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Aviation Industry
Tuesday, February 1, 2005
Bygones but not forgotten

In view of the current interest in the start of aviation I am reprinting by permission of myself, the original author, an article written for the RAF Officers’ Club newsletter.
An extract from the neat little booklet “Pioneers of the Air”, given to me by my mate, Brian.
It opens with a statement – “The Modern Air Traveller can today feel comfortable (obviously the author has never travelled in a SAA Airbus A600 in steerage class) in the knowledge that the plane they board will take them to their planned destination (never flown KLM from the Caribbean with previously unannounced diversions to fancy islands for an hour or two overstay, and the resulting several hour overshoot t’other end, resulting in missed connections) etc. Some say that if God wanted man to fly by airlines He would have given us more than 24 hours in a day.”
Aviation started, as did most things worthwhile, with the Greeks. In ancient days, before even Madiba was born, a couple of Greek entrepreneurs, named Daedalus, and his son Icarus, clearly bored with the corner café business, built their own wings to nip about. The story was given out that Icarus, ignoring his Dad’s warnings (Dad knew exactly how he had put this lot together and what ingredients had been skimped), flew too near the sun and the wax that held the feathers together melted and he made an early entry to Hades. Today, of course, there would be major enquiries lasting twenty odd years into the standard of the wax used and whether the whole thing was FAA approved. The FAA would deny that they had control over the Greeks, even though Greece was the centre of the civilised world and America was still in its pure infancy, yet to be discovered for a few thousand years. The products liability claim would still be being fought by Greek attorneys with the help of Ed Fagan.
Then in the 15th Century (As you know, due to some moronic mathematician or politician, the first year is nought, the second is one and so on. Therefore the 15th Century starts with 1600. No wonder Napoleon got confused, and this accounts for the reason that historians are all so bad tempered) an Italian, Leo Da Vinci (famous for his Mum’s statement on his birth “Veni, vidi, Vinci” – which translates as “Look what the little sod’s done to my varicose veins”) doodled his way through university and sketched the first helicopter, glider and a tank. The fact is that no-one could have flown the glider as it required about 6 000kg of thrust to move the wings, and even the overweight Medici’s couldn’t hack that much. Leo very cleverly wrote all his stuff in a mirror so it came out backwards. This is much the same technique used by NASA in designing the space vehicles that go to Mars, but the problem is that NASA failed to tell the construction manne about this, and that is why the Mars Debris Removal Agency is so bad tempered.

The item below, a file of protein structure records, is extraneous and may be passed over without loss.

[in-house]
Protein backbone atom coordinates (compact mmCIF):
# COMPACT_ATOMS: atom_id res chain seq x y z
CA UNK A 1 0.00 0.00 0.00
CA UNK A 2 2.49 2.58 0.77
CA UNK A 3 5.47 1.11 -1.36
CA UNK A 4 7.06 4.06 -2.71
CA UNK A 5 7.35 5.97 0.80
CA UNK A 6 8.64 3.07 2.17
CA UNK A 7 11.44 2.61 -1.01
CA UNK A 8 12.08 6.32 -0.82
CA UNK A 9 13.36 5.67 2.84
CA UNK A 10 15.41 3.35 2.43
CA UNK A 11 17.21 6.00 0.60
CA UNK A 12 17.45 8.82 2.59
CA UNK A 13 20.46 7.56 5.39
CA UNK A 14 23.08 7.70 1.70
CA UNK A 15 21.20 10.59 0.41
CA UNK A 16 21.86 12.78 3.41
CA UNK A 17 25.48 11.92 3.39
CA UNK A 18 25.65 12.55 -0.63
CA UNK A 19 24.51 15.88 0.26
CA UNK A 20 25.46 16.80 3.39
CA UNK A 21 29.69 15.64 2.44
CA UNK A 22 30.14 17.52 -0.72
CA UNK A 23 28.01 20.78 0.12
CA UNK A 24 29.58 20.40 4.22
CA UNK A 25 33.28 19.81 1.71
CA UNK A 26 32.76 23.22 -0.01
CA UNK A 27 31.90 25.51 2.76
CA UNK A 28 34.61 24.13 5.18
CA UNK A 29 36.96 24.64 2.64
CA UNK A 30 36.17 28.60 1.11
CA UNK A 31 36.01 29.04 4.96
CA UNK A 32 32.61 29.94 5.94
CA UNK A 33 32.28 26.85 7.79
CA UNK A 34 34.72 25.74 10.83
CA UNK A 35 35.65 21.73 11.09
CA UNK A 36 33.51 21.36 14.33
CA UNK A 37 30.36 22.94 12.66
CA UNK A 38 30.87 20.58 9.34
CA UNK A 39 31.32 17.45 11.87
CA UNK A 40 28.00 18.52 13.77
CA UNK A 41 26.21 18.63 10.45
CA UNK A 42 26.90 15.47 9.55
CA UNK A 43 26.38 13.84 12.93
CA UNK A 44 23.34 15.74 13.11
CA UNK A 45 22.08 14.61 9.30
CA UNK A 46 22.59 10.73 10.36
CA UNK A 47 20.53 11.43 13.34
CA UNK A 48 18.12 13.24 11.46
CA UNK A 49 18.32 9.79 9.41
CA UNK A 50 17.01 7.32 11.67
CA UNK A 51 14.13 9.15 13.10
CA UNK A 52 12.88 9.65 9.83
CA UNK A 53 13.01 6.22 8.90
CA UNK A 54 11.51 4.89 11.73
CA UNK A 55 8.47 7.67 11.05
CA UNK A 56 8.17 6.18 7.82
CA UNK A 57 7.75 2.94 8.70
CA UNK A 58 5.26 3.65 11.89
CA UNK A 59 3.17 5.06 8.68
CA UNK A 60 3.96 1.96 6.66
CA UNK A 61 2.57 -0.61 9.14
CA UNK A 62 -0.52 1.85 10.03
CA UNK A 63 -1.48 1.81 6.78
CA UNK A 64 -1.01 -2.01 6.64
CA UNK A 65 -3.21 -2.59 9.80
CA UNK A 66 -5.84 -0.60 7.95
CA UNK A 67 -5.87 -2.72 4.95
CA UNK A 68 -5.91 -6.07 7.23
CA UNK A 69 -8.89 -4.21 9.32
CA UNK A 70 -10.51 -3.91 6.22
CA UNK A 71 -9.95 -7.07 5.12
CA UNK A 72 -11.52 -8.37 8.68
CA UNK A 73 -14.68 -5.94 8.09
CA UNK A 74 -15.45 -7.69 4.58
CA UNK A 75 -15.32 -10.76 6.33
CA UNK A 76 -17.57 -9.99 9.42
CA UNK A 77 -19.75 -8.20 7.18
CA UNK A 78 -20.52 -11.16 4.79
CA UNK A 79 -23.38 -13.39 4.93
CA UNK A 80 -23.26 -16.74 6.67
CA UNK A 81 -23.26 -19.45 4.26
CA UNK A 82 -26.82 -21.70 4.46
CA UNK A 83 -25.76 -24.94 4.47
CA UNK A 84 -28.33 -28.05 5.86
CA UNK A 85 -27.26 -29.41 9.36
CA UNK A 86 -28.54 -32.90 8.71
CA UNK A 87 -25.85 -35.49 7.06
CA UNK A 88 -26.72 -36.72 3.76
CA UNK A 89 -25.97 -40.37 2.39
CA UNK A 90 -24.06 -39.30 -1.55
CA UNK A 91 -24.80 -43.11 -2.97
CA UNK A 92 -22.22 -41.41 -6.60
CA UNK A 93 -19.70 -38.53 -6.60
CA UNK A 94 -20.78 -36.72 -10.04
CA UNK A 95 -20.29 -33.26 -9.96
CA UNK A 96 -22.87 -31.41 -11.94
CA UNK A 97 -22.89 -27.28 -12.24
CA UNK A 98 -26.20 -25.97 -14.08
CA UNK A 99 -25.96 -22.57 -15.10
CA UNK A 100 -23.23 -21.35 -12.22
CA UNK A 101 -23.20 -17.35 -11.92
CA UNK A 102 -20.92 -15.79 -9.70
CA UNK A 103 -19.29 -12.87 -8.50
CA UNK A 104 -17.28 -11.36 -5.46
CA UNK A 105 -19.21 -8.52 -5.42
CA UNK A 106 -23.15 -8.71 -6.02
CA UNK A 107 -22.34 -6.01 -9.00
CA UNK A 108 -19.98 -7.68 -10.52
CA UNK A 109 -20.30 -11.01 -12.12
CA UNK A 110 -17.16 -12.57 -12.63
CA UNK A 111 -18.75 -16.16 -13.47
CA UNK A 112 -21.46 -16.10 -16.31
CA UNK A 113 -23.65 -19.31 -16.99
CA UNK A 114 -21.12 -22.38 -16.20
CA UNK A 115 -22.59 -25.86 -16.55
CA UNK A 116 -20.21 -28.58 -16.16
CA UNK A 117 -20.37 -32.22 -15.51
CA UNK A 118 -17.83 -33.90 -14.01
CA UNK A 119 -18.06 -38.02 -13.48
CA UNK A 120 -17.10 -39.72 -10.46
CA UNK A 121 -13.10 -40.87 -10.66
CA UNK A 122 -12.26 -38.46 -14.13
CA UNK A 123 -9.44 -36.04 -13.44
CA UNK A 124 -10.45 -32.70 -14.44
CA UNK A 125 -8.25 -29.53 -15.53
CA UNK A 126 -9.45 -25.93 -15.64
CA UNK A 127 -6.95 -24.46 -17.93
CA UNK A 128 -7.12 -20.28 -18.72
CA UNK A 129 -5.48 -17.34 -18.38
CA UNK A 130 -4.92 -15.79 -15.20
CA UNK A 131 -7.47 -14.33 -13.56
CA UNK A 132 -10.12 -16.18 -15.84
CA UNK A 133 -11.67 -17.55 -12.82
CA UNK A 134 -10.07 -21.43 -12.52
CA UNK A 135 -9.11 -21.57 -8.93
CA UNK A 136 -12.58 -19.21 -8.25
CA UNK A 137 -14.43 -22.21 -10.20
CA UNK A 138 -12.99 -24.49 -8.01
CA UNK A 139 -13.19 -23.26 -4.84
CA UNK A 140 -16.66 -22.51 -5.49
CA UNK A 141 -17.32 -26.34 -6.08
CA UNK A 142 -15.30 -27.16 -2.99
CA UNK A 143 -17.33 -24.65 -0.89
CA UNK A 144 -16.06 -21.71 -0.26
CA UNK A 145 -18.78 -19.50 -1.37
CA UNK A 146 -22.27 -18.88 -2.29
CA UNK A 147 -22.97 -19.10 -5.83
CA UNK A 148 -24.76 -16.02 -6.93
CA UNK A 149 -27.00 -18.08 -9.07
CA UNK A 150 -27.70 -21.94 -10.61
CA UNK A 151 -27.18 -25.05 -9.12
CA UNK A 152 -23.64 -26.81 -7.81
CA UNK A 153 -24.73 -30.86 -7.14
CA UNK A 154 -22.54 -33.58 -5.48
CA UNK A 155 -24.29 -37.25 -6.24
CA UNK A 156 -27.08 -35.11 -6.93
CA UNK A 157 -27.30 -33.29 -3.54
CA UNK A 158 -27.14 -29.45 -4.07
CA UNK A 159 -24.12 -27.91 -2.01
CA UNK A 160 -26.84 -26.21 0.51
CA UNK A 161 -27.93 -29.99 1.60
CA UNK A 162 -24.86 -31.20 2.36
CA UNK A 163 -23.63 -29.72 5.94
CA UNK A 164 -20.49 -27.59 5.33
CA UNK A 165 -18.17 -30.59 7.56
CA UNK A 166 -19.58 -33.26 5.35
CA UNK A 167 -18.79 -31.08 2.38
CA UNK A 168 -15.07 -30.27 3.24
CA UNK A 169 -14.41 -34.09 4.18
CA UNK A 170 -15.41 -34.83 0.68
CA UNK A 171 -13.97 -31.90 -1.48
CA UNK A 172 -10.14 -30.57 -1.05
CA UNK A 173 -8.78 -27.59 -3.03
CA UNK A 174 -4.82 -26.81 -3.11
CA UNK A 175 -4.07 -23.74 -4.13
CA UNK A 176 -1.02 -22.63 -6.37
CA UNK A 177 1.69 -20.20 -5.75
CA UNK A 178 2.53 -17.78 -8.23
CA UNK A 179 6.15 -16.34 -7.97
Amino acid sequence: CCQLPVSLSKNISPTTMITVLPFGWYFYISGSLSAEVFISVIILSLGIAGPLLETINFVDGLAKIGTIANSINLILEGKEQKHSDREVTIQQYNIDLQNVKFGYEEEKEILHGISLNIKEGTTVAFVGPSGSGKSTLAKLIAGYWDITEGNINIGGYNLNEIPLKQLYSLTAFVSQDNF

After Da Vinci, everyone got quite bamboozled so nothing much happened until 1783, when a politician found a use for hot air and the balloon boys got going. The brothers Montgolfier watched paper wafting up the chimney in their Dad’s paper factory and came up with Montgolfier Gas which was produced by burning a mixture of wool and straw. It didn’t do much for the factory production and naturally such distraction led to the first human off the earth (if you discount the Greeks, but then they have never been on solid ground anyway) being not themselves but another Frenchman, Francois ‘the Pilot’ de Rosier, on 21st November 1783. He himself was beaten to the punch by a sheep, a duck and a cockerel who nipped up in a Montgolfier Balloon on 19th September that year. There is no reason to suppose that this led to aviation being described for many years as a ‘cock-up’. Ballooning became very popular and they organised races and all that. The French were very enlightened and when Jacques Charles released an unmanned balloon, which flew 15 miles into the village of Gonosse, the peasants wisely beat it to death with pitchforks.
Getting bored with getting on board and not knowing where they were going (have you tried United recently?) the locals turned their hand to other forms of air transport, which developed into a wright old war, with Wilbur and Orville claiming that they done it first on 17th December 1903, and Gustave Whitehead, screaming foul and that he had flown miles further and earlier in 1901. The Nose of The World was not present so no one believed him. Gustave was in fact an Austrian, which is why the Austrians are so bad tempered (and if you don’t believe me, ask Churchill). Gliders played a large role in all this and Sir George Cayley (1773 – 1857), known as the Father of Aerial Navigation, proved something when he built a glider in 1804 that was able to carry his gardener several feet. When he tried it again with his coachman (note that Cayley was clever enough not to risk himself on this). The coachman flew right across a valley and immediately handed in his notice. That is why coachmen are so bad tempered and why they call it Coachman’s Cross-ing in Sandton).
That’s enough of that. By Henry Tours, Aviation Consultant, the Author Himself
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Copyright © Insurance Times and Investments® Vol:18.1 1st February, 2005
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